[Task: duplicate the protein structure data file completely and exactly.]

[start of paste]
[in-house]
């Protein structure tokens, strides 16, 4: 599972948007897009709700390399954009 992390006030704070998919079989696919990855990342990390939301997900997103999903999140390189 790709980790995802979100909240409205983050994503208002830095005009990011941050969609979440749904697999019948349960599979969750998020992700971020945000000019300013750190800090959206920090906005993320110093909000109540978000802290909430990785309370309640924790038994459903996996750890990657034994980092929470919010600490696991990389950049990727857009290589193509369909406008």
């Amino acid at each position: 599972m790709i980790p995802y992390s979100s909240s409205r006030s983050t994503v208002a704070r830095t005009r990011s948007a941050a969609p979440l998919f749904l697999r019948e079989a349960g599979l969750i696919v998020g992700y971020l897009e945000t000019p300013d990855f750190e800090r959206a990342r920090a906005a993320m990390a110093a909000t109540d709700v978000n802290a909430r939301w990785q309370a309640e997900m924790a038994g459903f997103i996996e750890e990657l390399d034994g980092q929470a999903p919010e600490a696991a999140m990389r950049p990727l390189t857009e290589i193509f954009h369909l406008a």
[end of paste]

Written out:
[in-house]
């Protein structure tokens, strides 16, 4: 599972948007897009709700390399954009 992390006030704070998919079989696919990855990342990390939301997900997103999903999140390189 790709980790995802979100909240409205983050994503208002830095005009990011941050969609979440749904697999019948349960599979969750998020992700971020945000000019300013750190800090959206920090906005993320110093909000109540978000802290909430990785309370309640924790038994459903996996750890990657034994980092929470919010600490696991990389950049990727857009290589193509369909406008």
């Amino acid at each position: 599972m790709i980790p995802y992390s979100s909240s409205r006030s983050t994503v208002a704070r830095t005009r990011s948007a941050a969609p979440l998919f749904l697999r019948e079989a349960g599979l969750i696919v998020g992700y971020l897009e945000t000019p300013d990855f750190e800090r959206a990342r920090a906005a993320m990390a110093a909000t109540d709700v978000n802290a909430r939301w990785q309370a309640e997900m924790a038994g459903f997103i996996e750890e990657l390399d034994g980092q929470a999903p919010e600490a696991a999140m990389r950049p990727l390189t857009e290589i193509f954009h369909l406008a």